It was nearly 15 years ago that Pat McInally's stroll through the aisle of a toystore sparked a collecting phenomenon.
It's a story that has become part of the Starting Lineup lore.
McInally, a longtime member of the Cincinnati Bengals, recently had retired and was in the process of selling his condominium in Cincinnati. The buyer turned out to be an executive from Kenner. Soon, McInally was trying to come up with toy ideas for the company.
When his first idea was rejected, McInally decided to visit a toy store for inspiration. He noticed there were many figurines available of the likes of G.I. Joe, but nothing based on real-life heroes.
The idea of producing sports figurines won over Kenner and, about two years later, the first Starting Lineups were released.
The plastic figurines feature athletes from baseball, basketball, football, hockey and even motorsports. Today, these sports figurines have a prominent place in the hobby. Tuff Stuff not only has a price guide section on sports figurines, but a monthly column as well. There are multitudes of Web sites devoted to the figurines and an official Starting Lineup Collector Club.
There are even conventions dedicated to Starting Lineups. Already this year, there has been a Starting Lineup convention in Cincinnati with another scheduled for Sept. 11-12 in Anaheim, Calif., and one set for Nov. 6-7 in New Jersey. At many of these conventions, collectors have the chance to purchase special pieces made specifically for attendees of the show, such as the special John Elway retirement figure made for the Anaheim convention.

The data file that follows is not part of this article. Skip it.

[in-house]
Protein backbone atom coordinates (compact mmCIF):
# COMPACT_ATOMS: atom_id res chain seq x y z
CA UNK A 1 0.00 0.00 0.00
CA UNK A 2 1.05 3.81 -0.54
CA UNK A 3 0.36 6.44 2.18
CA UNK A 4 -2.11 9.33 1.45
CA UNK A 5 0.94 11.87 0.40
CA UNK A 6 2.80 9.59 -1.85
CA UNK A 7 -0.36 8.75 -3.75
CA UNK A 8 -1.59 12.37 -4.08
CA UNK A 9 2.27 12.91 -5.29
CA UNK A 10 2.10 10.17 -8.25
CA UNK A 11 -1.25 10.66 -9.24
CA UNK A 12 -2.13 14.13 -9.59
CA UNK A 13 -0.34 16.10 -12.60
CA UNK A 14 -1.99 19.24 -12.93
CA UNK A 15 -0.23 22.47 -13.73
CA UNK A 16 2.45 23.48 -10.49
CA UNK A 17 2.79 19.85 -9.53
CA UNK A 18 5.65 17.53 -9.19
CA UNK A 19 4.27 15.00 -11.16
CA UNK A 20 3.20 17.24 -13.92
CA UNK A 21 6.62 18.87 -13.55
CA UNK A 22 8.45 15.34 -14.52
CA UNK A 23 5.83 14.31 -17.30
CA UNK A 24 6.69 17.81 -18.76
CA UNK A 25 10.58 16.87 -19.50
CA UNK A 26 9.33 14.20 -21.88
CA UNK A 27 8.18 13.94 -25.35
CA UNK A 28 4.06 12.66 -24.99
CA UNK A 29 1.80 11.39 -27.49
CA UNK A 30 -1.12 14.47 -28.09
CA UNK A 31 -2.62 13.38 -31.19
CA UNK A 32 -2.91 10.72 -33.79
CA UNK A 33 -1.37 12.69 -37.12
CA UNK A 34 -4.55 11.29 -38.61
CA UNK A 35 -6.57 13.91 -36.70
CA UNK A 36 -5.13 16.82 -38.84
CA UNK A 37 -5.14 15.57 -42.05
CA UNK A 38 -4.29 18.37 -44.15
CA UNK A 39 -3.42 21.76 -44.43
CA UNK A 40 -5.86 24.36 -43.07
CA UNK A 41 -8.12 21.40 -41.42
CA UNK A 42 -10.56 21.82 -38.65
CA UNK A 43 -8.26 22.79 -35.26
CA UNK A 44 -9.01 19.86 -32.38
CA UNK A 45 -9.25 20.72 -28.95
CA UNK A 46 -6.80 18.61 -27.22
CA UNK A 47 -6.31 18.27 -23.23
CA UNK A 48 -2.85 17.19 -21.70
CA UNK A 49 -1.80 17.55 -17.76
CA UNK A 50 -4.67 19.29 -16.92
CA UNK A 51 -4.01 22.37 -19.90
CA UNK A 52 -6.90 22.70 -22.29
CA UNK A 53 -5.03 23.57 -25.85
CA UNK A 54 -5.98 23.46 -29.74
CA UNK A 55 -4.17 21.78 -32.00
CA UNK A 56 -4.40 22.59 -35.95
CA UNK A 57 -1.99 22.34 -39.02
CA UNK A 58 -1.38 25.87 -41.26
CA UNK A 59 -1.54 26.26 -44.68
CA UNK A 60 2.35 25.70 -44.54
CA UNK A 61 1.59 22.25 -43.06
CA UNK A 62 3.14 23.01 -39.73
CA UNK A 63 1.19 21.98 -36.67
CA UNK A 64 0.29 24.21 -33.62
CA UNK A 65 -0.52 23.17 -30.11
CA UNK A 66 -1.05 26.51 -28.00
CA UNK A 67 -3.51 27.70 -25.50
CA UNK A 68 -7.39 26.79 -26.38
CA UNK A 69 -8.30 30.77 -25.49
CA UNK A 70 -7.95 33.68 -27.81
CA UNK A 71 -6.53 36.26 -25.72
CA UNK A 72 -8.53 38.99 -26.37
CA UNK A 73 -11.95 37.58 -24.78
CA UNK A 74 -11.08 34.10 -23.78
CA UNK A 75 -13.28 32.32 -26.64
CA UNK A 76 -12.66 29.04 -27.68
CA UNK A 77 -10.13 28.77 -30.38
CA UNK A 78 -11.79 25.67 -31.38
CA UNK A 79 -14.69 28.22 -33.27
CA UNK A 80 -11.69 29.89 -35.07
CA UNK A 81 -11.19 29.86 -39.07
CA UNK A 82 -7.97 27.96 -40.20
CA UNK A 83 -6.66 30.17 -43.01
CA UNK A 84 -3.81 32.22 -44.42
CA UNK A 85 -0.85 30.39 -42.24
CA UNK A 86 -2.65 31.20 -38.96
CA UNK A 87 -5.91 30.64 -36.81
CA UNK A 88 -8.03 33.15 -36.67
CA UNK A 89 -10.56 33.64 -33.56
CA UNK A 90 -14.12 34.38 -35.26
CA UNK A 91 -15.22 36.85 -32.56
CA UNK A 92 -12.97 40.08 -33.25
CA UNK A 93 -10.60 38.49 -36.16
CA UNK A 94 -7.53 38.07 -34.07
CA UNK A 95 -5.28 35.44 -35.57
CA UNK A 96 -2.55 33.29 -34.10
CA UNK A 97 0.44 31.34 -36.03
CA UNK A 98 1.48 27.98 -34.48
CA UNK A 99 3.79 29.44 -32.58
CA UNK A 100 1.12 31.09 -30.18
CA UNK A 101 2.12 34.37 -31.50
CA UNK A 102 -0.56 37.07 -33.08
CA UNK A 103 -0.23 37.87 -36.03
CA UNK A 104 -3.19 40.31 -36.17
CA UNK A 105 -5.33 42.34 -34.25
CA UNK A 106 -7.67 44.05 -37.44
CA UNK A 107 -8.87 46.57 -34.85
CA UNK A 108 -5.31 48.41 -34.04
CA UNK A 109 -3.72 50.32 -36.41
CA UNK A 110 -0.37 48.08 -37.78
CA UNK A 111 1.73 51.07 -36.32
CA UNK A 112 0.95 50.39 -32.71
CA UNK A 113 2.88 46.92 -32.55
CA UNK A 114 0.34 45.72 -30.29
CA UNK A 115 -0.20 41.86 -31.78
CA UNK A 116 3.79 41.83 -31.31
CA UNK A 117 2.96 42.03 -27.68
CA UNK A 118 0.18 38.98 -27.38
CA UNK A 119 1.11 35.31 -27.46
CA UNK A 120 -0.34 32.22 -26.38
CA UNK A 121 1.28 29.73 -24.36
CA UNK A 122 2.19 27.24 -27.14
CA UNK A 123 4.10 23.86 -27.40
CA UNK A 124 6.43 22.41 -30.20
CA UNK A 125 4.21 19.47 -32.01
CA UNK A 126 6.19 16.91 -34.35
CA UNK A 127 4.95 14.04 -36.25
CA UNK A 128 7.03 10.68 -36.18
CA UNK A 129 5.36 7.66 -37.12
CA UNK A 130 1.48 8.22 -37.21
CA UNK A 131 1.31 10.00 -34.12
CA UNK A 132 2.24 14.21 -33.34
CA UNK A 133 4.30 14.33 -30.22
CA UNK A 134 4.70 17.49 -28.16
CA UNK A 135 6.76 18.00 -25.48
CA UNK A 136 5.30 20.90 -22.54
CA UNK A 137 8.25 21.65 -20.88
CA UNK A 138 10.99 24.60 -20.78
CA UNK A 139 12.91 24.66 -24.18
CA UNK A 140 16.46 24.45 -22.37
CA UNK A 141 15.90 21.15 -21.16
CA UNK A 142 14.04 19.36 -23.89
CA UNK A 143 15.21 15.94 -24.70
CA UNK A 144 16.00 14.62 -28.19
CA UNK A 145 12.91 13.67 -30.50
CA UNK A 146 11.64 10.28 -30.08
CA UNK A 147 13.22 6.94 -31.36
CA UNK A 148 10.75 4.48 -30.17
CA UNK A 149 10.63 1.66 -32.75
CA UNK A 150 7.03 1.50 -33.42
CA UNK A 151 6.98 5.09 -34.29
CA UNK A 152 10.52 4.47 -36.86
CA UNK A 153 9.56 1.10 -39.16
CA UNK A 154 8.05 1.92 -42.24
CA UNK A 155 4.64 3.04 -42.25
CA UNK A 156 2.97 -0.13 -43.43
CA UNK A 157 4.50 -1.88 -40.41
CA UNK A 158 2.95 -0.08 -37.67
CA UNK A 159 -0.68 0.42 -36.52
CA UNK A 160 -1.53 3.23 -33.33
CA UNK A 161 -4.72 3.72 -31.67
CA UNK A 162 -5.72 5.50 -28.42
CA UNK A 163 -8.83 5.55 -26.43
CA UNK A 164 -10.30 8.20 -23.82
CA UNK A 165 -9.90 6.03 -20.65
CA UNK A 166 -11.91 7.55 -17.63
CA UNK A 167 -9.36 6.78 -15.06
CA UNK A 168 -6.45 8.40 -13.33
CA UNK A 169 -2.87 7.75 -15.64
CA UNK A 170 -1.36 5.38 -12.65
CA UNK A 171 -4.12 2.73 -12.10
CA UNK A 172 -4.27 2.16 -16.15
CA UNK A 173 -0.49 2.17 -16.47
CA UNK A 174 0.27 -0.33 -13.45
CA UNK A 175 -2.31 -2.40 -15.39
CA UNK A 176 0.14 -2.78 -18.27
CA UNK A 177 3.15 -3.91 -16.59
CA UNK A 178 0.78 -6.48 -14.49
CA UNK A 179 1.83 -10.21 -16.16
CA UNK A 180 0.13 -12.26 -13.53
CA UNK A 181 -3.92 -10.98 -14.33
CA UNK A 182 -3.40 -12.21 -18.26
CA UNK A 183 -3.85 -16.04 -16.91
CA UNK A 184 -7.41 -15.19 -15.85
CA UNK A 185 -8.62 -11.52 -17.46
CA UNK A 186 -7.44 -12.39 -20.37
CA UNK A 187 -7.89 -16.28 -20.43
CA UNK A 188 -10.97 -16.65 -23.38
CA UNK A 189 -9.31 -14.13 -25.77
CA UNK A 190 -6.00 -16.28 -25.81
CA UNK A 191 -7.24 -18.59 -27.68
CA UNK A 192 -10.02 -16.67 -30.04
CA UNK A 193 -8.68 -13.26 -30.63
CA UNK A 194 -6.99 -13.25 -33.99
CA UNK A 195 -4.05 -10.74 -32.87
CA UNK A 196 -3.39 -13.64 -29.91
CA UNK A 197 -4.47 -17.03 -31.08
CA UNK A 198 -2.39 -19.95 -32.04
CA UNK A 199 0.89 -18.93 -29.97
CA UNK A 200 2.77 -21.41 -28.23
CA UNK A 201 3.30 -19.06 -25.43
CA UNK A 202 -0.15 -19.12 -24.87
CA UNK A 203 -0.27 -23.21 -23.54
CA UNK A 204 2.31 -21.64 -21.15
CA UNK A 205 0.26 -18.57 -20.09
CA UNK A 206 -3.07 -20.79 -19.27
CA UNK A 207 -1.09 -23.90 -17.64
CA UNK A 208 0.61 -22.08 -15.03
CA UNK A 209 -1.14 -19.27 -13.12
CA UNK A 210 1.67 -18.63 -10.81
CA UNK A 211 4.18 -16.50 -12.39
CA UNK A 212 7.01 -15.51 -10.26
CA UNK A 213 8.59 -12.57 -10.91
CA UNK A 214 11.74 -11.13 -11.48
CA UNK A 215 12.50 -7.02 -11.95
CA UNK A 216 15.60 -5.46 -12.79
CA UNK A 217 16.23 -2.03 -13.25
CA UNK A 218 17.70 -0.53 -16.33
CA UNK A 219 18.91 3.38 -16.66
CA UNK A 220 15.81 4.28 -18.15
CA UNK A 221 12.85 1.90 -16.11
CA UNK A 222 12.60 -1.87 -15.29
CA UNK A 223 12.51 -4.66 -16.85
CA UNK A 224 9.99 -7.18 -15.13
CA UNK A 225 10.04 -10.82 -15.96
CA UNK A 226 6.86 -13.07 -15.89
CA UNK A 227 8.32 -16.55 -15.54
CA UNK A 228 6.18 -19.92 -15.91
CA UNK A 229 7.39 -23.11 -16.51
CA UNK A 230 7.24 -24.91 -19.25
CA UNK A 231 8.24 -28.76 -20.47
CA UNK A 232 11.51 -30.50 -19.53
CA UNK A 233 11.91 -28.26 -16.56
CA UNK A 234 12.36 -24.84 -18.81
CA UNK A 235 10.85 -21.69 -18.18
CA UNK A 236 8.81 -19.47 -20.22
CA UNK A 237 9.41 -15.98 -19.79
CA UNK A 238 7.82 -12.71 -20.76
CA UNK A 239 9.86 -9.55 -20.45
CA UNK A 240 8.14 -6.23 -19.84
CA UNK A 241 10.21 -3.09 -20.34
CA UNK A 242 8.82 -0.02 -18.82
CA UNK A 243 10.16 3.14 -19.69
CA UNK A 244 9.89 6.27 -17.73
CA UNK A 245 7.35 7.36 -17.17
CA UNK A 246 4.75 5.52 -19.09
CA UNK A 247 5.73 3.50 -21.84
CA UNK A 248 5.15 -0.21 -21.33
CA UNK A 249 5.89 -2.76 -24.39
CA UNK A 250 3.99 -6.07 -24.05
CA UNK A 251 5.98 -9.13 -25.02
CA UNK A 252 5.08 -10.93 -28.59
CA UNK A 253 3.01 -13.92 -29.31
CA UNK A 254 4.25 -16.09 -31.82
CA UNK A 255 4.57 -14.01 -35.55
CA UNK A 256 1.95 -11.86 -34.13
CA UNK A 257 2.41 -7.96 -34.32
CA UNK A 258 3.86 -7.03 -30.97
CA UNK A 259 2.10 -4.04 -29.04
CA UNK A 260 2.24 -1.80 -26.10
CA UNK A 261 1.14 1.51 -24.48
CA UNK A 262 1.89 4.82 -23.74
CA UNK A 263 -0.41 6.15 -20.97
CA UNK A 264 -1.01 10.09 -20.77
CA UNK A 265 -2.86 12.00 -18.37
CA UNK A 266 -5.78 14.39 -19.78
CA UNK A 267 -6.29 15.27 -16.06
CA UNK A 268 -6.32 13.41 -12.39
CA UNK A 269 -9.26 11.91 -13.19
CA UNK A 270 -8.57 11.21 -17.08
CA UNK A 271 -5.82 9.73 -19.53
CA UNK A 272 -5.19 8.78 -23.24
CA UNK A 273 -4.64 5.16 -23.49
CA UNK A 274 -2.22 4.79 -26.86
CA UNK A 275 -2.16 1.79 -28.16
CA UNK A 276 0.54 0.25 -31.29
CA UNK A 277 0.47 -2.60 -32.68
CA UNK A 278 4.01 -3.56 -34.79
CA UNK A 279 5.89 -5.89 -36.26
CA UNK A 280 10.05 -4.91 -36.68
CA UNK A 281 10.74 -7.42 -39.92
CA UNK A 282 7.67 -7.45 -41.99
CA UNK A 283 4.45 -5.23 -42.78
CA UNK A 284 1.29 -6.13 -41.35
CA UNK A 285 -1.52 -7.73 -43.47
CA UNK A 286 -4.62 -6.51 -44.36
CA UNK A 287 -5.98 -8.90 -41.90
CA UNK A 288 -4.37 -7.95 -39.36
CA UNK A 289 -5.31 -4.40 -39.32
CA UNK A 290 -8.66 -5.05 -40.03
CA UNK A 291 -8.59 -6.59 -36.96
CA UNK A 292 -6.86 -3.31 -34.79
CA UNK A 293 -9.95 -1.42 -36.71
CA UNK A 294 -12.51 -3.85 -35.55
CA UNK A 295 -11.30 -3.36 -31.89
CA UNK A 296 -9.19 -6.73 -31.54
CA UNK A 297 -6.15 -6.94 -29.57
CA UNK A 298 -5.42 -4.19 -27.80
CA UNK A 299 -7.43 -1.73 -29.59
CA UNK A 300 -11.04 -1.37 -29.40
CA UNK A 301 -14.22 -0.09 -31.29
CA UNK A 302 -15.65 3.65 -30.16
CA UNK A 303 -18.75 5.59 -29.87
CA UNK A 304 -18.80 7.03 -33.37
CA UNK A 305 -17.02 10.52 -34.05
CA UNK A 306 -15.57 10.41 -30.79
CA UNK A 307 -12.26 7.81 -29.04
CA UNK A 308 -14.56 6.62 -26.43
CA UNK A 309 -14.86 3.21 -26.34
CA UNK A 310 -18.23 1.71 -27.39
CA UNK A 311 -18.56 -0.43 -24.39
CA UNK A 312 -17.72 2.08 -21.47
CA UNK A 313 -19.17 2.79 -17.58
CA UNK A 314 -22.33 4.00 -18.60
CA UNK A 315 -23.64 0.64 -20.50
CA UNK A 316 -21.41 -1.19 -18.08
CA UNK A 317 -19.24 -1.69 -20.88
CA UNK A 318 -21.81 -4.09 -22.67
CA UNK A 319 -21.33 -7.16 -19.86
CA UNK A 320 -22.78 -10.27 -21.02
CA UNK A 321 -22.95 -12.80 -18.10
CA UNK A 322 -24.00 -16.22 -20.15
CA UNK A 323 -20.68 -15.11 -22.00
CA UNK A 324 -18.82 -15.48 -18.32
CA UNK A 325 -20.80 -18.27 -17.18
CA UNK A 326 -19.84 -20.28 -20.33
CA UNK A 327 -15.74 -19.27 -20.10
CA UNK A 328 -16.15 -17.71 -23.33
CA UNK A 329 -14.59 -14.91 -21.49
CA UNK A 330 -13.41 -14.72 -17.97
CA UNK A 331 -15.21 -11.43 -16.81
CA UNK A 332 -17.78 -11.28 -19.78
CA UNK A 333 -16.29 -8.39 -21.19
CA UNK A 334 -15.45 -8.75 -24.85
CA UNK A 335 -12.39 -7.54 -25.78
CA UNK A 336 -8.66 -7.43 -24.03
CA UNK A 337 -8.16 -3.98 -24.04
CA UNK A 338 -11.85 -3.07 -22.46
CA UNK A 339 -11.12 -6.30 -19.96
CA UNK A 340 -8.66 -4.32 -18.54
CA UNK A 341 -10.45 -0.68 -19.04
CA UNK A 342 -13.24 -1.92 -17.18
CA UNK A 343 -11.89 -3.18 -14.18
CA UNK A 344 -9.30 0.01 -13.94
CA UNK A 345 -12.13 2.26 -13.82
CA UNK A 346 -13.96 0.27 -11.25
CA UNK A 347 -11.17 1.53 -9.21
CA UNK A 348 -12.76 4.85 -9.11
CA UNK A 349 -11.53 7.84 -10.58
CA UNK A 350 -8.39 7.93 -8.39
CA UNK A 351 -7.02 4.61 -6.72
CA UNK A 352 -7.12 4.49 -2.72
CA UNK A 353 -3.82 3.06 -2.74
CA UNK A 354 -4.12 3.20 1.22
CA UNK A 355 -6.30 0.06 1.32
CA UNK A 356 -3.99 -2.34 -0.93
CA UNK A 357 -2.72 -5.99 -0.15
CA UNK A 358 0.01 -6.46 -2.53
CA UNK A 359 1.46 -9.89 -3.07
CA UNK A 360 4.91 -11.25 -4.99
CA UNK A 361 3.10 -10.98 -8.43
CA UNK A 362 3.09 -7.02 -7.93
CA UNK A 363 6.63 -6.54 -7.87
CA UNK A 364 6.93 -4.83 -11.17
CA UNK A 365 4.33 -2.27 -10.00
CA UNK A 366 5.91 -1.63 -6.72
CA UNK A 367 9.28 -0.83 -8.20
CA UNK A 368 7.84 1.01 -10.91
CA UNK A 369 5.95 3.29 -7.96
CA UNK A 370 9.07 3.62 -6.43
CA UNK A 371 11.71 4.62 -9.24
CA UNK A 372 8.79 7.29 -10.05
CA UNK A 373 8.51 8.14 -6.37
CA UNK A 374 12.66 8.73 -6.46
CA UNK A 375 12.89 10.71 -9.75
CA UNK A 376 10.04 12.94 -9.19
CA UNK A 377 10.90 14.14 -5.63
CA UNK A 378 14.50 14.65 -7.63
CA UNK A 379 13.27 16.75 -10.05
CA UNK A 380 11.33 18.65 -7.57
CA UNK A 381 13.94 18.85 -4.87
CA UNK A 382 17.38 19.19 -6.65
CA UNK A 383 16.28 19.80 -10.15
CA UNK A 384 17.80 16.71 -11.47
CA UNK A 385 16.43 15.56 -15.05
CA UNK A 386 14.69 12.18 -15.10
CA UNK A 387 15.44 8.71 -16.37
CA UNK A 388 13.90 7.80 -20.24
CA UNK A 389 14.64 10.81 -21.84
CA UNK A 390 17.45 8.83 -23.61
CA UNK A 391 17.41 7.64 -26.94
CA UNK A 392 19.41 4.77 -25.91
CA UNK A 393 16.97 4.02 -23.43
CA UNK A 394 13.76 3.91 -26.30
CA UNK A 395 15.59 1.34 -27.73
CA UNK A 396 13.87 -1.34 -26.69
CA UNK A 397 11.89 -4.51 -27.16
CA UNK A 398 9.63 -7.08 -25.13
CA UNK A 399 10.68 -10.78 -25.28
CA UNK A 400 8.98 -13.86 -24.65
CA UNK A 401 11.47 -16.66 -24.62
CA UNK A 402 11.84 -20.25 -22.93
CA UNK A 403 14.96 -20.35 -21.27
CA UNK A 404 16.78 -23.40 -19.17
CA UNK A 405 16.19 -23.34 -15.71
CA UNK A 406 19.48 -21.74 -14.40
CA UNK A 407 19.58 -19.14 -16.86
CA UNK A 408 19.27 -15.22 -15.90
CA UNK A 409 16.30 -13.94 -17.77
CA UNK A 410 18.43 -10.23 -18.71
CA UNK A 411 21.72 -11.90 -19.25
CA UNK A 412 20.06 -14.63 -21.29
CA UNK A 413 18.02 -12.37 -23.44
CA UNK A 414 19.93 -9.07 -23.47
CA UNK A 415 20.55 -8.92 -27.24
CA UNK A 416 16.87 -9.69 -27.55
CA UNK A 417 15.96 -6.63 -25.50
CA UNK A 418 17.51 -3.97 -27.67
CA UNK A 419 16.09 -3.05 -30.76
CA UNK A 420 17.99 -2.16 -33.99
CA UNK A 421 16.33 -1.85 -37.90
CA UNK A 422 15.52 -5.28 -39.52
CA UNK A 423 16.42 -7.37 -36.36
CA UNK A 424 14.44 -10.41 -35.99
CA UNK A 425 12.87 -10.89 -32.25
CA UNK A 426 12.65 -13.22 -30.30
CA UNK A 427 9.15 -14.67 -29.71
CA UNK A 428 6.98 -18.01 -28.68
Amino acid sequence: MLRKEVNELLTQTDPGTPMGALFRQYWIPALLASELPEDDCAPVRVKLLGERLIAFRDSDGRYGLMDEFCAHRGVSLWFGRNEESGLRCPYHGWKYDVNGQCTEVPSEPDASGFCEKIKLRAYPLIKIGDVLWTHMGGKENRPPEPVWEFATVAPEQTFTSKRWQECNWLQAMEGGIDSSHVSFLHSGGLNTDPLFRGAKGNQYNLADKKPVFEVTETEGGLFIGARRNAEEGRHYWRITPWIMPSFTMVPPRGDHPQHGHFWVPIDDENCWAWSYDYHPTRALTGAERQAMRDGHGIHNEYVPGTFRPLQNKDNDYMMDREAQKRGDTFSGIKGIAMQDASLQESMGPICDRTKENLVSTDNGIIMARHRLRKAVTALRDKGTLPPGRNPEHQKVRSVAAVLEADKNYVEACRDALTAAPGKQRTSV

Many of the regular issue Starting Lineups can be found cheaply at these conventions while others can be found at toy stores and discount stores around the country. However, a number of scarce figurines carry a hefty price tag.
In Kenner's 1988 basketball set, many players were distributed regionally. The Utah Jazz figures from '88 were produced in smaller numbers, making the set difficult - and expensive - to complete.
According to the September issue of Tuff Stuff, the '88 Karl Malone books for $800, while fellow future Hall of Famer John Stockton is priced at $600. Even lesser-known players such as Mark Eaton and Thurl Bailey go for $300 and $275, respectively. By comparison, the '88 Michael Jordan, arguably the greatest basketball player of all time, is valued at $125.
However, those prices are for figurines in mint condition. And trying to find a Starting Lineup in mint condition is often as easy as trying to find one of those rare Utah Jazz pieces.
The figures come in packages with a cardboard backing that is easily creased and bent. The plastic bubble that covers the figurine also can be dented easily, potentially decreasing the value.
But one of the challenges of collecting the figurines is finding one in pristine condition. Plus, collectors aren't inundated with different sets as they are with trading cards.
And to think it all started with a walk through a toy store.
Eric Breier is a staff writer for the North County Times in Escondido, Calif. He covers a variety of topics, including a monthly sports memorabilia feature.